Bill Passed to Raise Damages Limit in Tort Actions


Damages Cap Increase | Colorado House Bill 24-1472

Colorado has had a series of legislative measures addressing damages caps; these caps limited the noneconomic damages a person could receive in a personal injury claim as well as the wrongful death damages and medical malpractice damages.

Previous caps were often criticized for being outdated and insufficient in covering the true costs incurred by plaintiffs, especially in cases involving severe injuries or long-term disabilities. House Bill 24-1472 seeks to rectify these issues by introducing more realistic and justifiable limits.

Key Provisions of House Bill 24-1472

House Bill 24-1472 introduces several critical changes to the existing damages cap limits in Colorado. One of the most notable provisions is the increase in the cap for noneconomic damages, such as pain and suffering, emotional distress, and loss of enjoyment of life.

These types of damages are often subjective and difficult to quantify, but the new bill aims to provide a more generous cap that better reflects the true impact of these injuries on plaintiffs' lives. The new limits are as follows:

  • Noneconomic damages will now be capped at $1.5 million. Previously, noneconomic losses had a cap of $729,790 (and $1,45,600 in cases where the plaintiff convinced the court with “clear and convincing evidence” to increase the maximum).
  • Noneconomic damages in wrongful death suits will now be capped at $2.125 million. Previously, the cap was $679,990. It is also important to note that the court will not impose a limit on damages in cases where the wrongful act that led to a death was considered a felony murder.
  • Noneconomic damages in medical malpractice wrongful death suits will now be capped at $1.575 million. This cap will remain the same for the next five years, and thereafter, the cap will be adjusted every two years based on inflation.
  • Noneconomic damages in medical malpractice suits will now be capped at $875,000. This damages limit will also be subject to inflation-based adjustment after five years.

The new caps will be applicable for lawsuits filed on (or after) January 1st, 2025. It is also important to note that the new law requires that the damages cap be increased more routinely. Before House Bill 24-1472, the damages caps were last increased in January 2020, and prior to that, they were last adjusted in 2008.

Under this new bill, legislators are required to adjust the damages caps based on inflation every two years, starting in January 2028. The bill also does the following:

  • Eliminates the ability of plaintiffs to ask for the cap to be doubled upon “clear and convincing evidence.”
  • No longer links the caps to the date the claim arose (i.e., the date of the incident or loss) but simply allows new caps to be imposed on any claim filed on or after January 1, 2025.

Implications for Plaintiffs & Defendants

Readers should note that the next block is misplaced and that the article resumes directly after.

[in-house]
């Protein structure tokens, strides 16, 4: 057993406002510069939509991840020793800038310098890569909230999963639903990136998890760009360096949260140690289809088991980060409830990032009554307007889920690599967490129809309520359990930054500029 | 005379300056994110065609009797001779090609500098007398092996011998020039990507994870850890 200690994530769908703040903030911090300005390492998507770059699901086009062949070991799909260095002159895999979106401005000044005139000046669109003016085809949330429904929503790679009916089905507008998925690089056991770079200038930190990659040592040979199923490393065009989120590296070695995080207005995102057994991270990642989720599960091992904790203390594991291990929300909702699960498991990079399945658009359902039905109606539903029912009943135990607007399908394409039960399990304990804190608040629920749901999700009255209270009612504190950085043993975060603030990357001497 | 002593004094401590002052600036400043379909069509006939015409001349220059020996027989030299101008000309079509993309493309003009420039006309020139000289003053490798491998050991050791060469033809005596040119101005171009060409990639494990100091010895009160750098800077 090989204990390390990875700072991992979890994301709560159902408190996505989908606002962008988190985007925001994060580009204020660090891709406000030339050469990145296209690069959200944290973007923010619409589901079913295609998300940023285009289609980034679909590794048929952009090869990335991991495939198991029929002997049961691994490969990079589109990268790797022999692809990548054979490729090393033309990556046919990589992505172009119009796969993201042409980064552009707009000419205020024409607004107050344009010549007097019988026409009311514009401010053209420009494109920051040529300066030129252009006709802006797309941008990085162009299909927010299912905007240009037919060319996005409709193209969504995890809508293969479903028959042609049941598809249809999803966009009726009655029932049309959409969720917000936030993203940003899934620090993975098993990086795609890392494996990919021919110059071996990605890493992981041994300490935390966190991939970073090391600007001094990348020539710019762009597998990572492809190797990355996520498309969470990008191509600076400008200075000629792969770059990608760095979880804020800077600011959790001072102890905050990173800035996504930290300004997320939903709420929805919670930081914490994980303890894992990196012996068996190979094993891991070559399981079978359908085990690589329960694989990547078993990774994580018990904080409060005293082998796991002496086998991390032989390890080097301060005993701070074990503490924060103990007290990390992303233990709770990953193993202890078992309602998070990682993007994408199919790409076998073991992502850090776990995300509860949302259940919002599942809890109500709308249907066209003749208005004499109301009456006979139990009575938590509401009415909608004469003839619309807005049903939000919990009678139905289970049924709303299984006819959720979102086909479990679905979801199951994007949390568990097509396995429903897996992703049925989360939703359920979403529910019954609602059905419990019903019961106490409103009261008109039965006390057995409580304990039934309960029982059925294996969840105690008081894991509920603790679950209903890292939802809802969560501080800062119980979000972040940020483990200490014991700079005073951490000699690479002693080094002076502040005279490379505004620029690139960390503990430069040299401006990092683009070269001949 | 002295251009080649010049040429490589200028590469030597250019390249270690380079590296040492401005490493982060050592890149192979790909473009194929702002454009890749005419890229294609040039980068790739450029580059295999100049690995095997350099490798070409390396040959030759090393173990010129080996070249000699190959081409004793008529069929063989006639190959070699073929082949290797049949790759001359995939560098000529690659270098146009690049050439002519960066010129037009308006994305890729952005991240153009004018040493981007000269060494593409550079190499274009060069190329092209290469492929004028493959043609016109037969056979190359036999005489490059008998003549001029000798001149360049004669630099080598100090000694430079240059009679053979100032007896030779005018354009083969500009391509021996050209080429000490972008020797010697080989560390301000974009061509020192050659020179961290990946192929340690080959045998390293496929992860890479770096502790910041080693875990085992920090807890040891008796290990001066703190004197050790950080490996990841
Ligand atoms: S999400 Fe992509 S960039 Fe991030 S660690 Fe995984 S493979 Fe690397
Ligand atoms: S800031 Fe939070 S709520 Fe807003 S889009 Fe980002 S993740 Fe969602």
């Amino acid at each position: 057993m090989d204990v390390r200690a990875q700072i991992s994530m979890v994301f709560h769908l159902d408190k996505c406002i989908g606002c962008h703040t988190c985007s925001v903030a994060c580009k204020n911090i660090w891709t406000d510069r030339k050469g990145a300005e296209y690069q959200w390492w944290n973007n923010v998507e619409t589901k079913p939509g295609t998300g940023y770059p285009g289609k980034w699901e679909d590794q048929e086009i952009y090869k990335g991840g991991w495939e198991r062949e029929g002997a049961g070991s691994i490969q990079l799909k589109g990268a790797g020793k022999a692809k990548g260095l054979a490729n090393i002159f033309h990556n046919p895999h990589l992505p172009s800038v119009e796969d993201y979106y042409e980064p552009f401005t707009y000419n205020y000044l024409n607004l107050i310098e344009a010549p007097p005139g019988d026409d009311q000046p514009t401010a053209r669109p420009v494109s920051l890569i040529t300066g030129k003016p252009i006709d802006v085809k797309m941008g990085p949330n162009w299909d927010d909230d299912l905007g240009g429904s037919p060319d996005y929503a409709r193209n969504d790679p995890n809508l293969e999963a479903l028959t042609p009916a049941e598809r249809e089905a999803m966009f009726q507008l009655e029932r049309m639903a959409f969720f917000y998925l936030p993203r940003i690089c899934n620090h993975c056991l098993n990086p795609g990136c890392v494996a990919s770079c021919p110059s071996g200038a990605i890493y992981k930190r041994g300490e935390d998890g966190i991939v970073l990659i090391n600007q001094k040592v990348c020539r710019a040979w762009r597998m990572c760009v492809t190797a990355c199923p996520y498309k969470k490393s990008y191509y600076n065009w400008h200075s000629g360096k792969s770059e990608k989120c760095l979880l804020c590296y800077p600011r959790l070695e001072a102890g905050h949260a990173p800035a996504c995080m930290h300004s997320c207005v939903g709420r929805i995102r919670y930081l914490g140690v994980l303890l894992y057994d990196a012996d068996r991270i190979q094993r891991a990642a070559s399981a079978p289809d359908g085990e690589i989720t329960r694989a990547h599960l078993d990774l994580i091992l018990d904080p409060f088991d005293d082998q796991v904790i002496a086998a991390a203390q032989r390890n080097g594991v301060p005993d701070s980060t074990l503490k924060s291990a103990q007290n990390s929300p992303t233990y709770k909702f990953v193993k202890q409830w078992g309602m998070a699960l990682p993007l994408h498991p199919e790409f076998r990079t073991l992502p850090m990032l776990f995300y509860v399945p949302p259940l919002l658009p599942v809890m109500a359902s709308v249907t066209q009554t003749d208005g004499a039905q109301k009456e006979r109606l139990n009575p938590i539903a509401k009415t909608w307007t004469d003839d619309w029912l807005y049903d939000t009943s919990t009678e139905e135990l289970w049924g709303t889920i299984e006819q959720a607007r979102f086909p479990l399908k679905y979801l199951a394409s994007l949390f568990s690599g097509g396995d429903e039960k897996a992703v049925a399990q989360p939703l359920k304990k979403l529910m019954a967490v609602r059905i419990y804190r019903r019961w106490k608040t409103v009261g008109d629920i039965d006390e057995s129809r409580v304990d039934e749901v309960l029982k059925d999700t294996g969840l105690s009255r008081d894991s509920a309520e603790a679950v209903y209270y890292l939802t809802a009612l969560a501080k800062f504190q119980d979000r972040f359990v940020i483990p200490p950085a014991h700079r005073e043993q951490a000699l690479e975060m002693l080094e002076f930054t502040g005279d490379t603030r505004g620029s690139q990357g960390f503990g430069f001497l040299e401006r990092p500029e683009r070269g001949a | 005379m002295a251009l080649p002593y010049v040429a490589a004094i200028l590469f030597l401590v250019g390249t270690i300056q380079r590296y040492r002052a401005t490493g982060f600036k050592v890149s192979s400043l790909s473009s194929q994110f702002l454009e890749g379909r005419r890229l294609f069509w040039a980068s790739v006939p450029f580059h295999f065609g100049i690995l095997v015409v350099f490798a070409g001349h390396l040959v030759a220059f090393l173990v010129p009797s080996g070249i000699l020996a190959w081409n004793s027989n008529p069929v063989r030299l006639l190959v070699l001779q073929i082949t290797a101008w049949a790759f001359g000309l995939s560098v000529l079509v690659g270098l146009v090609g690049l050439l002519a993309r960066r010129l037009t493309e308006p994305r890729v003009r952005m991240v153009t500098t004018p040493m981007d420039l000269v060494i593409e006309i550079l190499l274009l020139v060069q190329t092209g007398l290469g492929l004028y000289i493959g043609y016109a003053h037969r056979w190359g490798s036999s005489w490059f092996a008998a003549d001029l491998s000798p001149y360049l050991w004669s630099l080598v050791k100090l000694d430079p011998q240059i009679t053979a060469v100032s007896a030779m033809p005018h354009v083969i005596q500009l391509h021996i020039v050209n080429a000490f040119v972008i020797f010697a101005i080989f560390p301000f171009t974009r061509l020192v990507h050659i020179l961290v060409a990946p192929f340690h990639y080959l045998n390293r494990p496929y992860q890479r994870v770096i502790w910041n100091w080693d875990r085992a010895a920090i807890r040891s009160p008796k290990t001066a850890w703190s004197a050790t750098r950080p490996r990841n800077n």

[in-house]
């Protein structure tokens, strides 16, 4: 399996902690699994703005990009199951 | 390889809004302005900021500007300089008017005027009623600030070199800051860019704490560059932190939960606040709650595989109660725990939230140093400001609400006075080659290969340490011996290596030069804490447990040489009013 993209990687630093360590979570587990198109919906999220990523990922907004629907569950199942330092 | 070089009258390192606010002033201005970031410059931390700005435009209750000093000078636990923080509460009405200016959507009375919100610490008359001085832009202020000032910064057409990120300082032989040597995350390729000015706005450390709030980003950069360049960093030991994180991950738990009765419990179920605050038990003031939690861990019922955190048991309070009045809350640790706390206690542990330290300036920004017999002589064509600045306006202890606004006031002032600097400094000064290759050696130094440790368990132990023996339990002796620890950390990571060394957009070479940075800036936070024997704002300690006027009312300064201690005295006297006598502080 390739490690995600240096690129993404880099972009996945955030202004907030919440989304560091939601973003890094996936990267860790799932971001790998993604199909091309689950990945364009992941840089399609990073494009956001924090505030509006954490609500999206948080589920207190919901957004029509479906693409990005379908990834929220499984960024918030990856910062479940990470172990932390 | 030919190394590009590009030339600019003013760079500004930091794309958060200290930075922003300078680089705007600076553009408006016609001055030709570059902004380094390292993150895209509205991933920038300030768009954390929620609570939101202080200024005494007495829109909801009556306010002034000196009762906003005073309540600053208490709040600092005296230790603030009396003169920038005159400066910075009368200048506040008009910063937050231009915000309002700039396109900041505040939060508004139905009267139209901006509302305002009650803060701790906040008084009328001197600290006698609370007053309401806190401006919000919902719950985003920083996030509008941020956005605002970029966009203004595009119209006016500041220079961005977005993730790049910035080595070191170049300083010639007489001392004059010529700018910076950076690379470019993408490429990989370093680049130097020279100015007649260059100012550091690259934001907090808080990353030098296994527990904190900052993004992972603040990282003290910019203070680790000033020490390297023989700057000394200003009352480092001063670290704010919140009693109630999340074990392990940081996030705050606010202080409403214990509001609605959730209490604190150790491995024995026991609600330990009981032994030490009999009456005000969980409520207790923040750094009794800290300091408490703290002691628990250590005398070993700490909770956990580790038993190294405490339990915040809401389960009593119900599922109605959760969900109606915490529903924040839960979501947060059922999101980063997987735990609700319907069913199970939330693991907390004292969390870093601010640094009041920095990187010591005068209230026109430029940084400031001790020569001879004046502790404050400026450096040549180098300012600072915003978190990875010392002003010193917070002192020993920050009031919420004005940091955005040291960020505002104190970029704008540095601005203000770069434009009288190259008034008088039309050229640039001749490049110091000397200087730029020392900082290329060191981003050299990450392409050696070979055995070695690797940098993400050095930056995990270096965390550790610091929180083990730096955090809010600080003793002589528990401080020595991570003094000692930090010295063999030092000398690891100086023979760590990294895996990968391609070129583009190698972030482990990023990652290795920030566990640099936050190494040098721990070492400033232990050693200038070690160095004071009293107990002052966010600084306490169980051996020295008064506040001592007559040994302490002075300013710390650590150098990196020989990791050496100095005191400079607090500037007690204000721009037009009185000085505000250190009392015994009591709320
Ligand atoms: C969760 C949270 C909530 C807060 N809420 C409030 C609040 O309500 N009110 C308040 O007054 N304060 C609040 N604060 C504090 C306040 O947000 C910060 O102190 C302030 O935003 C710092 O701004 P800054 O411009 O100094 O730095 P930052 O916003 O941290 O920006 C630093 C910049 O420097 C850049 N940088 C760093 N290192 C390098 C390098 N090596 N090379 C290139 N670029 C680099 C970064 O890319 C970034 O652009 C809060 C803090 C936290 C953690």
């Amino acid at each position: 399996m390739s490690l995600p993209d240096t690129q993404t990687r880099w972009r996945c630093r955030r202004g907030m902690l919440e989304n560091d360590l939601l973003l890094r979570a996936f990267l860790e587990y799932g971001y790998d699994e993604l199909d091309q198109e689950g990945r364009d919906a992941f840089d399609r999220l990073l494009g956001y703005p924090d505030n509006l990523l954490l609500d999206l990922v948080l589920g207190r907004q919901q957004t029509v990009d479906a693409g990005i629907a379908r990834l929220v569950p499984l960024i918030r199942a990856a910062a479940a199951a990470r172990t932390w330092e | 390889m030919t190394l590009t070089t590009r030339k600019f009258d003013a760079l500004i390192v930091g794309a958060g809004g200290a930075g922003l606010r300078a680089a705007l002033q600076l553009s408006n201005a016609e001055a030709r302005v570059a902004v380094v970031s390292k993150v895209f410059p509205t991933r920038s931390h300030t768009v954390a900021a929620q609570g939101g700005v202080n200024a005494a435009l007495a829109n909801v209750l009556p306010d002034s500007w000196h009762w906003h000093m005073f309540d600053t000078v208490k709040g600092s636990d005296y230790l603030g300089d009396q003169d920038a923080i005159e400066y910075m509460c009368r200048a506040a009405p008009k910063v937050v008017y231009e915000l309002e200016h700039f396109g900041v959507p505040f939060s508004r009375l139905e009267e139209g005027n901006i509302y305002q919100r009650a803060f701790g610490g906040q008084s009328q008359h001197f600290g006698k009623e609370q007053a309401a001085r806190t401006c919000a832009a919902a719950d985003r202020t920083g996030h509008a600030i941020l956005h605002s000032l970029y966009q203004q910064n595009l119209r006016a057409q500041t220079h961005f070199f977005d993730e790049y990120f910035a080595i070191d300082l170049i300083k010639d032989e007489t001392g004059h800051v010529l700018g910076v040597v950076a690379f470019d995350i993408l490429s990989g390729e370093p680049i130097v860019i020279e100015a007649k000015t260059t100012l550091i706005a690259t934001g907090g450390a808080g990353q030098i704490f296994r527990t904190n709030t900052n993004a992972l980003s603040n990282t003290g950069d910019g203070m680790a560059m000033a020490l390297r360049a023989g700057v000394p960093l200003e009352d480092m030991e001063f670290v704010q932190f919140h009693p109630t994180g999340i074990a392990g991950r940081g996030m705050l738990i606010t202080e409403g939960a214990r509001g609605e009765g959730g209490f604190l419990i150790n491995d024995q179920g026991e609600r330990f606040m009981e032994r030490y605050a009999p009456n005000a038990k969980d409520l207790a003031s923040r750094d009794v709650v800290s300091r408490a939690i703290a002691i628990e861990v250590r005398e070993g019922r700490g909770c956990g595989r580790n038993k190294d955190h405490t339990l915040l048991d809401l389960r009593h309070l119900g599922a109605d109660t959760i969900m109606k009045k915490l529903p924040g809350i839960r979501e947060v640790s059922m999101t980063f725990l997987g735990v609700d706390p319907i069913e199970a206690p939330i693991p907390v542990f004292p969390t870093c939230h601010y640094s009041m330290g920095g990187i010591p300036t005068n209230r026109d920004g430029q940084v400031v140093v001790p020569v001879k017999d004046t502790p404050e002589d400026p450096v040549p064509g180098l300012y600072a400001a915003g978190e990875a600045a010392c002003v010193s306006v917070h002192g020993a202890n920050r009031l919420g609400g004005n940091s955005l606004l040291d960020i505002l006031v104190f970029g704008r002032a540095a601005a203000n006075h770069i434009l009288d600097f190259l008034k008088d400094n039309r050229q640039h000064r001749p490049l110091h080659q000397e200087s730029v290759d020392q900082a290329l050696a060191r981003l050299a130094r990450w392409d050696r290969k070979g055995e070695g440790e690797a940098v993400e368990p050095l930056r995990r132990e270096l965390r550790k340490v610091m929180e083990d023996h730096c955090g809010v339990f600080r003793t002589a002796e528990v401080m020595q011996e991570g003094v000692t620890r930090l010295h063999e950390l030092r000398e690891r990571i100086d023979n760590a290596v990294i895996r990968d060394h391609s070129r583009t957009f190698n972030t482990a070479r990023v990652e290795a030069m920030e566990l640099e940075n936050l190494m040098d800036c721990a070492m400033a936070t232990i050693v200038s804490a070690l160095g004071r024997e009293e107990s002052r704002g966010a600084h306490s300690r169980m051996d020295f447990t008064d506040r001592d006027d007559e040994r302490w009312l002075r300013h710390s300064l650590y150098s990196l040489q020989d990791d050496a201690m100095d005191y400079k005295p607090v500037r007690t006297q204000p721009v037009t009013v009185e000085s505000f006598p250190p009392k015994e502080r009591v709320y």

For plaintiffs, the higher cap means the potential for greater compensation, which can significantly impact their ability to recover and rebuild their lives after an injury. This change is particularly beneficial for those who have suffered severe injuries that result in long-term or permanent disabilities, as the previous caps may have been insufficient to cover their extensive medical and rehabilitative needs. The increased cap also empowers plaintiffs to pursue their cases more vigorously, knowing that the potential compensation is more likely to cover their actual losses.

Many people also estimate that plaintiffs will wait to file their suit until the enactment of this bill (January 2025), resulting in fewer new suits being filed at the end of this year. Unless a plaintiff has a looming statute of limitations deadline, they can take advantage of the new limits.

For defendants, including businesses and individuals, the new cap necessitates a reevaluation of litigation strategies. Defense attorneys will need to consider the increased financial exposure and may adopt more aggressive settlement strategies to mitigate the risk of higher jury awards. This shift could lead to a greater emphasis on pre-trial negotiations and alternative dispute resolution methods, such as mediation and arbitration.

Effect on Insurance Companies

Insurance companies are likely to experience significant impacts due to the increased damages cap introduced by House Bill 24-1472. One of the immediate effects is the potential rise in insurance premiums as insurers adjust their pricing models to account for the higher risk of larger payouts.

Policy terms and conditions may also undergo revisions, with insurers seeking to limit their exposure to high-value claims. This could include the introduction of new exclusions or limitations on coverage, which policyholders will need to carefully review and understand.

The increased cap also affects the risk assessment and underwriting processes within insurance companies. Underwriters will need to incorporate the higher potential payouts into their calculations, which could lead to more stringent criteria for issuing policies.

Get Help with Your Personal Injury Claim

If you or someone you know is involved in a personal injury case, the Law Office of Joseph A. Lazzara, P.C. is here to help. Our experienced attorney is dedicated to quality and reliable counsel, and should you retain our services, you can trust us to help you calculate your damages and understand the laws governing your case.

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Schedule an initial consultation with our team today by calling (720) 809-8262.